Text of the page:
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Then Violet, she that sang the mournful song
And had a cousin tumbled on the plain,
Petition'd too for him. ‘Ay so,” she said,
“I stagger in the stream: I cannot keep
My heart an eddy from the brawling hour:
We break our laws with ease, but let it be.”
‘Ay so?” said Blanche: “I am all amaze to hear
Your Highness: but your Highness breaks with ease
The law your Highness did not make : ’t was I.
I had been wedded wife, I knew mankind,
And block'd them out; but these men came to woo

Your Highness — verily I think to win.”

So she, and turn’d askance a wintry eye:
But Ida with a voice, that like a bell
Toll'd by an earthquake in a trembling tower,

Rang ruin, answer'd full of grief and scorn:

“What! in our time of glory when the cause

Now stands up, first, a trophied pillar — now

So clipt, so stinted in our triumph — barr'd
Ev’n from our free heart-thanks, and every way
Thwarted and vext, and lastly catechised
By our own creature one that made our laws!
Our great she-Solon her that built the nest
To hatch the cuckoo! whom we call'd our friend!
But we will crush the lie that glances at us
As cloaking in the larger charities
Some baby predilection: all amazed
We must amaze this legislator more.
Fling our doors widel all, all, not one, but all,
Not only he, but by my mother's soul,
Whatever man lies wounded, friend or foe,
Shall enter, if he will. Let our girls flit,
Till the storm die! but had you stood by us,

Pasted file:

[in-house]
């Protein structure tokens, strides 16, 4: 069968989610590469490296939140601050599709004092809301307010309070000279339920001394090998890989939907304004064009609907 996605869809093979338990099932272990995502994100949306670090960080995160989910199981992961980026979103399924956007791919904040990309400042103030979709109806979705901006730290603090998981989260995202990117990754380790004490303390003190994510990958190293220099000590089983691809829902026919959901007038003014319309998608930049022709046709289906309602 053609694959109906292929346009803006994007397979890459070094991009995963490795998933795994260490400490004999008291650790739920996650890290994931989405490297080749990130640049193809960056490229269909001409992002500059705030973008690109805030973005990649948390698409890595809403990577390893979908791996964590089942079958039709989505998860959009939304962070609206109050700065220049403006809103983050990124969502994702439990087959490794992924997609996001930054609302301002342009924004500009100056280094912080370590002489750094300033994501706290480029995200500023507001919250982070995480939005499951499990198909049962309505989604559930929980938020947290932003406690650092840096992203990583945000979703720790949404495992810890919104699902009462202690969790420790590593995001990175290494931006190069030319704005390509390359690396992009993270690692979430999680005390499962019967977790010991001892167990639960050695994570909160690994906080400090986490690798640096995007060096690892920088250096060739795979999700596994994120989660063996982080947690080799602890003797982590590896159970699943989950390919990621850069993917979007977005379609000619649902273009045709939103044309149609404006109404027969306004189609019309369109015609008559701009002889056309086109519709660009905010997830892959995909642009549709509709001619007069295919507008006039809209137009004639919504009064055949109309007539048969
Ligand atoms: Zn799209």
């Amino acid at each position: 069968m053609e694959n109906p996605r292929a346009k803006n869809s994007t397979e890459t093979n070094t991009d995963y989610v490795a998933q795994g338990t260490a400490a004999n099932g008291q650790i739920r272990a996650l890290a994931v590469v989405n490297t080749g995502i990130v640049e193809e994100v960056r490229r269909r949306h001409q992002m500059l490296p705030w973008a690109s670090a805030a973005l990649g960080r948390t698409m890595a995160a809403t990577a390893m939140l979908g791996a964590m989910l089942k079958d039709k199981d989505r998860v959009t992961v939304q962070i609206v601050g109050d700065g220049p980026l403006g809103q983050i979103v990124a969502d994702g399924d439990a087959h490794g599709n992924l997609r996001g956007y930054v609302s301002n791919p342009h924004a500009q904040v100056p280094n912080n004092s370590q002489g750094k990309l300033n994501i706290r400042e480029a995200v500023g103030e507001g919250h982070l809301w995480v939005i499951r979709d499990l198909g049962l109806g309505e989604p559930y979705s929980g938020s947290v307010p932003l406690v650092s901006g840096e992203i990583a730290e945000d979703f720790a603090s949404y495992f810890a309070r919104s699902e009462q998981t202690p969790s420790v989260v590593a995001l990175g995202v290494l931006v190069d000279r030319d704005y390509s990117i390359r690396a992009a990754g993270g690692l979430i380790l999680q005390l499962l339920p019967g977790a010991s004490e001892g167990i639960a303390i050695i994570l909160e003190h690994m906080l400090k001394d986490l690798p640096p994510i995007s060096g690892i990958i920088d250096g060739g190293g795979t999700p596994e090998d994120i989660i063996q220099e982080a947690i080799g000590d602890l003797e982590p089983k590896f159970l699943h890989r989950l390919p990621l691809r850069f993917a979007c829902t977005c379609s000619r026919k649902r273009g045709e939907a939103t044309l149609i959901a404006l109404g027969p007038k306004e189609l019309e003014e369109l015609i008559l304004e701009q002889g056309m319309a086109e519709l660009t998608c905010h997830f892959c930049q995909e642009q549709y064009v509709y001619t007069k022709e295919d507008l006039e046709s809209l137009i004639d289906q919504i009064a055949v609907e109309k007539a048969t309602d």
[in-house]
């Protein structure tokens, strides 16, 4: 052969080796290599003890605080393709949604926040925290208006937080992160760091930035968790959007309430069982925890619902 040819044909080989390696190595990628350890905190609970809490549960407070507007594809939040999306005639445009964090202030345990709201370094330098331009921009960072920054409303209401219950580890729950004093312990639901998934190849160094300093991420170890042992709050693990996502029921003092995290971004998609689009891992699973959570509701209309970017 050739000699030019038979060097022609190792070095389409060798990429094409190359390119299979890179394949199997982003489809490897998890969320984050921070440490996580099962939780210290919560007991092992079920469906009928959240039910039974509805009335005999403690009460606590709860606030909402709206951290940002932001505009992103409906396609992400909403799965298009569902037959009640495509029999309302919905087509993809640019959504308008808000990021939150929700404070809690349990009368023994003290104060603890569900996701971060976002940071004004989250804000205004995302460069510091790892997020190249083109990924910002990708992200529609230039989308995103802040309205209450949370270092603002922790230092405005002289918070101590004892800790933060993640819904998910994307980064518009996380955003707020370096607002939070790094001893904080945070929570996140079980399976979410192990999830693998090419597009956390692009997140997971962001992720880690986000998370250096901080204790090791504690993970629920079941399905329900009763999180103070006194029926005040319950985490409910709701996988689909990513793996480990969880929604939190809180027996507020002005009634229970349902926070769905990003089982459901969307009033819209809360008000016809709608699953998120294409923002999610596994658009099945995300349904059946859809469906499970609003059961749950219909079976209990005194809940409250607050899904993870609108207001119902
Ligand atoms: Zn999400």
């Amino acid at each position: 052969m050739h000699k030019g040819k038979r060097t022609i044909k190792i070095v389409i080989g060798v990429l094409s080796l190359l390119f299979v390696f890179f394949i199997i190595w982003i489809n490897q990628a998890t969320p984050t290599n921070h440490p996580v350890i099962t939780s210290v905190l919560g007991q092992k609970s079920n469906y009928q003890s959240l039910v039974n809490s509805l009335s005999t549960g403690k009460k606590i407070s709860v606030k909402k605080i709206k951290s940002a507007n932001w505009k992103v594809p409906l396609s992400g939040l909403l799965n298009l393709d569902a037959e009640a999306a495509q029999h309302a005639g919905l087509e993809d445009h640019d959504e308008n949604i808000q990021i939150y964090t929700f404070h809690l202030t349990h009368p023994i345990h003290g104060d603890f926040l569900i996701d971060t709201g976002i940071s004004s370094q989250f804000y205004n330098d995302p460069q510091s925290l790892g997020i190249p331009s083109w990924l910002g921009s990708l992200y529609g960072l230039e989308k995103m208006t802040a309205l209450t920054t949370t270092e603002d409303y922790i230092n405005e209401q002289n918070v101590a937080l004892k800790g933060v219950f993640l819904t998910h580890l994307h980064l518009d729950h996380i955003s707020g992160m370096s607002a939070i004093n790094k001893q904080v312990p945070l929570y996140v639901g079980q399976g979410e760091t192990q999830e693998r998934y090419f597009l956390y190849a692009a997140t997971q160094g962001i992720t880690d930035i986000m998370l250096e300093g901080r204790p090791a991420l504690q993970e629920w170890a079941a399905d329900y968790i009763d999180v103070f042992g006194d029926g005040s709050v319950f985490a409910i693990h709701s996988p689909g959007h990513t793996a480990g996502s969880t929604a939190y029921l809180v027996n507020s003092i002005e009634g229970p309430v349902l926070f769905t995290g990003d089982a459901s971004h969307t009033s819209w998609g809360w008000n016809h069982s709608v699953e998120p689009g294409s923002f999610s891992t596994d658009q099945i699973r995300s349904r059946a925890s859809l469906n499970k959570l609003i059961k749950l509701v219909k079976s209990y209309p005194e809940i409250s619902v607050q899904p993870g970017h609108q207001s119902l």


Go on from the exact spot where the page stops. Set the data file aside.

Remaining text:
The roar that breaks the Pharos from his base
Had left us rock. She fain would sting us too,
But shall not. Pass, and mingle with your likes.
Go, help the half-brain'd dwarf, Society,

To find low motives unto noble deeds,

To fix all doubt upon the darker side;
Go, fitter thou for narrowest neighbourhoods,
Old talker, haunt where gossip breeds and seethes
And festers in provincial sloth : and, you,
That think we sought to practise on a life
Risk’d for our own and trusted to our hands,
What say you, Sir 2 you hear us: deem ye not
'T is all too like that even now we scheme,
In one broad death confounding friend and foe,
To drug them all? revolve it ityou are man,
And therefore no doubt wise; but after this

We brook no further insult, but are gone.’

She turn’d ; the very nape of her white neck Was rosed with indignation : but the Prince Her brother came ; the king her father charm'd Her wounded soul with words; nor did mine own

Refuse her proffer, lastly gave his hand.

Then us they lifted up, dead weights, and bare

Straight to the doors: to them the doors gave way
Groaning, and in the Westal entry shriek'd
The virgin marble under iron heels:
And they moved on and gain'd the hall, and there
Rested: but great the crush was, and each base,
To left and right, of those tall columns drown'd
In silken fluctuation and the swarm
Of female whisperers: at the further end
Was Ida by the throne, the two great cats
Close by her, like supporters on a shield
Bow-back’d with fear : but in the centre stood
The common men with rolling eyes; amazed
They glared upon the women, and aghast
The women stared at these, all silent, save
When armour clash'd or jingled, while the day,
Descending, struck athwart the hall and shot
A flying splendour out of brass and steel,
That o'er the statues leapt from head to head,
Now fired an angry Pallas on the helm,

Now set a wrathful Dian's moon on flame,

( And now and then an echo started up, And shuddering fled from room to room, and died

Of fright in far apartments.

Then the voice Of Ida sounded, issuing ordinance: And me they bore up the broad stairs and thro' The long-laid galleries past a hundred doors To one deep chamber shut from sound, and due To languid limbs and sickness; left me in it; And others otherwhere they laid; and all That afternoon a sound arose of hoof And chariot, many a maiden passing home Till happier times; but some were left of those Held sagest, and the great lords out and in, From those two hosts that lay beside the walls,

Walk'd at their will, and everything was changed.


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